J. V. Fesko
Academic Dean & Professor of Systematic Theology & Historical Theology

In the highly individualistic age in which we live, few embrace the idea that we can be held accountable for the actions of others. But the Bible paints a very different picture. The Bible teaches us that God holds us accountable for our own sins. Christ’s words about this are very clear (Matt. 12:36-37). But we are also connected to the people and world around us. People unconsciously recognize this intra-human bond in their day-to-day lives. We do not live in isolated bubbles—the actions of one person often ripple throughout an entire community. The Bible recognizes this relationship and explains the connection that all people have to one of two figures, either Adam or Christ.

The apostle Paul spells out the implications of the respective representative actions of Adam and Christ: “For as the one man’s disobedience the many were constituted sinners, so by the one man’s obedience the many will be constituted righteous” (Rom. 5:19, trans. mine). Adam’s one sin was a representative action—God imputed, or credited, his one sinful deed to all humanity. Conversely, God imputes Christ’s representative obedience to all those who believe in him: “Therefore, as one trespass led to condemnation for all men, so one act of righteousness leads to justification and life for all men” (Rom. 5:18). These statements constitute the heart of the doctrine of imputation. God holds us accountable, therefore, both for our own personal actions, and for the actions of either Adam or Christ. The Bible sets forth three key imputations: Adam to all humanity, the sins of the elect to Christ, and the righteousness of Christ to the elect. There are a number of biblical texts in the Old and New Testament that address these three imputations.

The Bible sets forth three key imputations: Adam to all humanity, the sins of the elect to Christ, and the righteousness of Christ to the elect. 

As noted above, God imputes Adam’s sin to all human beings: “Therefore, just as sin came into the world through one man, and death through sin, and so death spread to all men because all sinned” (Rom. 5:12). If we look at the world for a moment, we see the truth of this statement with the naked eye. People from nation, age, social, and economic class are subject to death. Why, for example, are infants subject to death if they have never personally committed a conscious sin? Quite simply, they are subject to death because of Adam’s representative action. In theological terms, God holds us accountable for actual sin (our own personal transgressions) and original sin (Adam’s first disobedience).

God imputes the sins of the elect to Christ and Christ’s righteousness or obedience to the elect. Paul reveals this truth in non-legal terminology when he writes: “For our sake he made him to be sin who knew no sin, so that in him we might become the righteousness of God” (2 Cor. 5:21). Paul does not use the legal terminology that we find in Romans 5:19, that is, God “appoints,” or, “constitutes” (kathestemi) people as sinners or as righteous. Here Paul explains that God made Christ sin. This does not mean that he created sin in Christ; rather, Christ bore it on our behalf. Conversely, God made Christ sin so that we might become the righteousness of God. Paul writes, “Therefore, if anyone is in Christ, he is new creation. The old has passed away; behold, the new has come. All this is from God, who through Christ reconciled us to himself” (2 Cot. 5:17-18, emphasis, trans. mine). We receive the righteousness of God through the ministry of Christ when God imputes his perfect obedience to us by faith alone. The same manner by which God makes Christ sin is the same way he conveys Christ’s righteousness—by imputation.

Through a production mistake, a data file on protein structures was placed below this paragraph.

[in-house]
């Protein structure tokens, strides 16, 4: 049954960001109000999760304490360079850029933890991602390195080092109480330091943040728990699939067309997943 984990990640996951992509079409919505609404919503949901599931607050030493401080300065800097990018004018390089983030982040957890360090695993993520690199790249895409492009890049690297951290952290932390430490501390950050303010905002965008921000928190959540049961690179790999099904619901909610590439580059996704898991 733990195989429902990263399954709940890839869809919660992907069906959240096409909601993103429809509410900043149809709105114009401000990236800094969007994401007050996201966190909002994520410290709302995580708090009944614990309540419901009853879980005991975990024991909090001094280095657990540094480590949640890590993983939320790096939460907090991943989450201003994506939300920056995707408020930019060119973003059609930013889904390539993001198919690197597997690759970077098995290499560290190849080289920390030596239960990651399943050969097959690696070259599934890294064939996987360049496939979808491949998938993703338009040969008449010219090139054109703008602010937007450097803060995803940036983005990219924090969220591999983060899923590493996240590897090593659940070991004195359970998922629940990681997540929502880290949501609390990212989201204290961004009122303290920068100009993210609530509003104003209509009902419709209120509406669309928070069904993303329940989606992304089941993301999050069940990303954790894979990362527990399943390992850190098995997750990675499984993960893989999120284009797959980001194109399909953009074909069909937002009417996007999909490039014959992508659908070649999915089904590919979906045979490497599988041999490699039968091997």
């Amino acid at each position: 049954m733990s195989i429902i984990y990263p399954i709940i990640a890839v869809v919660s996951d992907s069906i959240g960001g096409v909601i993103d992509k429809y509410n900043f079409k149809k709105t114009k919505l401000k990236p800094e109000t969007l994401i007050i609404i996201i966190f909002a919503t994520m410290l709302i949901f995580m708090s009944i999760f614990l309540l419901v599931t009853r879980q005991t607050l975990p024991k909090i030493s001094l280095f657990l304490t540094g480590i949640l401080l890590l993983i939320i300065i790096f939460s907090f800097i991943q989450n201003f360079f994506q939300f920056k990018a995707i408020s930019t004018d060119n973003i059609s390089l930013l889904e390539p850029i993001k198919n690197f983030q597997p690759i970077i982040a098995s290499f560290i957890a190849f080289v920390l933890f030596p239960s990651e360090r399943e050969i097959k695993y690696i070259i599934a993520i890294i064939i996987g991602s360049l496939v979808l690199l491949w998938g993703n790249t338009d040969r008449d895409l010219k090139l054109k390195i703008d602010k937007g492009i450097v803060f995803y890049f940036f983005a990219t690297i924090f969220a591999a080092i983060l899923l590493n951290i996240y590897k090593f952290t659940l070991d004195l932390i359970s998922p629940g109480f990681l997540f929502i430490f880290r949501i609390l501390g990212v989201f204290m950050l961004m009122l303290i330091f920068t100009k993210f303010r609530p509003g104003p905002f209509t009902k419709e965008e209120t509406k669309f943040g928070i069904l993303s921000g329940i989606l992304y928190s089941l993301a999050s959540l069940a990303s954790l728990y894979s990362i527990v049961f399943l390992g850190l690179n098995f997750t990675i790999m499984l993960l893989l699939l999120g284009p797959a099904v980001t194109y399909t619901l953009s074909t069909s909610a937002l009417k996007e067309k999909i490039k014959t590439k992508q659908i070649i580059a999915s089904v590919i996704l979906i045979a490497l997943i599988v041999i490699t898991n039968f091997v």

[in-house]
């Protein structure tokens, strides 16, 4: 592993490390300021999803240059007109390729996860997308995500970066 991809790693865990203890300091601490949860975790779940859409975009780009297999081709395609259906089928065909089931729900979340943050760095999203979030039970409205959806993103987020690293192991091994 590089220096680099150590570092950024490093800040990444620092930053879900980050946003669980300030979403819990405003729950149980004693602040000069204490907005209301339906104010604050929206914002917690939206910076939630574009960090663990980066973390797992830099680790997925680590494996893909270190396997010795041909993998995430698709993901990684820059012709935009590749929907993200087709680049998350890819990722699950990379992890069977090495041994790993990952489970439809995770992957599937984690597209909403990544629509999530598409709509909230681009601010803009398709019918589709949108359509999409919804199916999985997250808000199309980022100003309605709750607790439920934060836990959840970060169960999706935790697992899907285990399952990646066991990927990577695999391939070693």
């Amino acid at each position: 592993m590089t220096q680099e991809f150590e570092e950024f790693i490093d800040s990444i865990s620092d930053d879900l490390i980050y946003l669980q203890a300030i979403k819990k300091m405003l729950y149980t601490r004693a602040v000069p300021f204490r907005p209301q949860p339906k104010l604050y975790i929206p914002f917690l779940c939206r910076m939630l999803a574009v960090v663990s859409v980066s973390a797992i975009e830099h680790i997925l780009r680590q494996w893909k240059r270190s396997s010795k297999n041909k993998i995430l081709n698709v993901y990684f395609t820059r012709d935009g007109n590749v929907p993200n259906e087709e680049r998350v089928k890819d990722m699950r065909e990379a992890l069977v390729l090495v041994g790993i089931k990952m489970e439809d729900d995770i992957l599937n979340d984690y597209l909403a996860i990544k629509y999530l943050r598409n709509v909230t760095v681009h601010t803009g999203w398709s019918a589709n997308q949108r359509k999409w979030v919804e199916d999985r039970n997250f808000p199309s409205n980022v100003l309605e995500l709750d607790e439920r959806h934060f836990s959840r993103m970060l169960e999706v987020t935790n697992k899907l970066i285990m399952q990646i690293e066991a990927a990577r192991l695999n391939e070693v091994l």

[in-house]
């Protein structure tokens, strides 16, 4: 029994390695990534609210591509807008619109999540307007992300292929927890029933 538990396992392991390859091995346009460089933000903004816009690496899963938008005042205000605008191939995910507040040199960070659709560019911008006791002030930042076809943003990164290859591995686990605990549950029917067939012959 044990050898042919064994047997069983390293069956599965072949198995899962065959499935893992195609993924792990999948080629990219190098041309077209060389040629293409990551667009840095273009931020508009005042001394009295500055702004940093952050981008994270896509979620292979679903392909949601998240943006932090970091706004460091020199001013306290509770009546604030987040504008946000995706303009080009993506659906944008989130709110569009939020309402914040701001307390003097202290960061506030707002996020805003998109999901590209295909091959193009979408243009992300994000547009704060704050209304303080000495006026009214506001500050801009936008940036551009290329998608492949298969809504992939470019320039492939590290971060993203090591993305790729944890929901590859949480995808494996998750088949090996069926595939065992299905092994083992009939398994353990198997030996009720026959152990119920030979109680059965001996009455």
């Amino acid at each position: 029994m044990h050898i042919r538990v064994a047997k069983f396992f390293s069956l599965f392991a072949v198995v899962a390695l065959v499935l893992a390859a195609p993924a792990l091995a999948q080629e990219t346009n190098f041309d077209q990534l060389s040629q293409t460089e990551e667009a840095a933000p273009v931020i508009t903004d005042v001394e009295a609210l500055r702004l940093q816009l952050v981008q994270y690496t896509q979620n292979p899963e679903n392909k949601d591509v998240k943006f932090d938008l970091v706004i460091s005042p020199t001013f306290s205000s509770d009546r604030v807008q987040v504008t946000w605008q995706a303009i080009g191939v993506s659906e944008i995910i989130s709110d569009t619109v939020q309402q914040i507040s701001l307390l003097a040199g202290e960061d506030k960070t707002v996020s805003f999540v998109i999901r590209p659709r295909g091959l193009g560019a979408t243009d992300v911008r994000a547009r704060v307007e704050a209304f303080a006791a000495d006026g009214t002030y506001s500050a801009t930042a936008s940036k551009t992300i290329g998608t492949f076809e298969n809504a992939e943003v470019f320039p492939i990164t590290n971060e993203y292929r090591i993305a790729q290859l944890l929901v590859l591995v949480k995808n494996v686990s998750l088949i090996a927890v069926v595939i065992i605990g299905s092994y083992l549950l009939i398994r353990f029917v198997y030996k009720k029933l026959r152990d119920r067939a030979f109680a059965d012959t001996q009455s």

“We receive the righteousness of God through the ministry of Christ when God imputes his perfect obedience to us by faith alone.”

Paul’s subtext to 2 Corinthians 5:21 is Isaiah 53, a prophecy that has its roots in the Old Testament Day of Atonement. This is significant for at least two reasons. One, Isaiah is a text that deals with imputation: “By his knowledge shall the righteous one, my servant, make many to be accounted righteous, and he shall bear their iniquities . . . because he poured out his soul to death and was numbered with the transgressors” (v. 11-12). Two, when the prophet states that Christ would “bear their iniquities,” this is language from the Day of Atonement. The high priest was supposed to lay his hands on the scape goat and the goat was supposed to “bear” the sins and take them away (Lev. 16:22). The big difference between the Day of Atonement and Isaiah’s prophet vision of Christ’s crucifixion is that God did not impute our sins to an animal but to his only begotten Son. Paul’s statements in 2 Corinthians 5:21, therefore, have deep taproots into the Old Testament.

Imputation is not about a cold calculus of salvation where God moves numbers around in his divine ledger to ensure that he gets his pound of flesh in the punishment of the wicked—far from it. The Son of God entered the far country, suffered the penalty of the law on our behalf, and clothed us with his spotless robe of righteousness. Because of the sacrificial love of our elder brother, we are prodigals no more. We do not have to try to swindle our way into God’s favor but rather enter boldly in his presence wearing our elder brother’s coat of righteousness so that we receive the blessing of our heavenly Father (cf. Zech. 3:1ff). What wonderful manner of love is this that we should be called, “children of God,” and so we are (1 John 3:1).

Dr. Fesko’s book, Death in Adam, Life in Christ: The Doctrine of Imputation, treats this subject in much greater detail.

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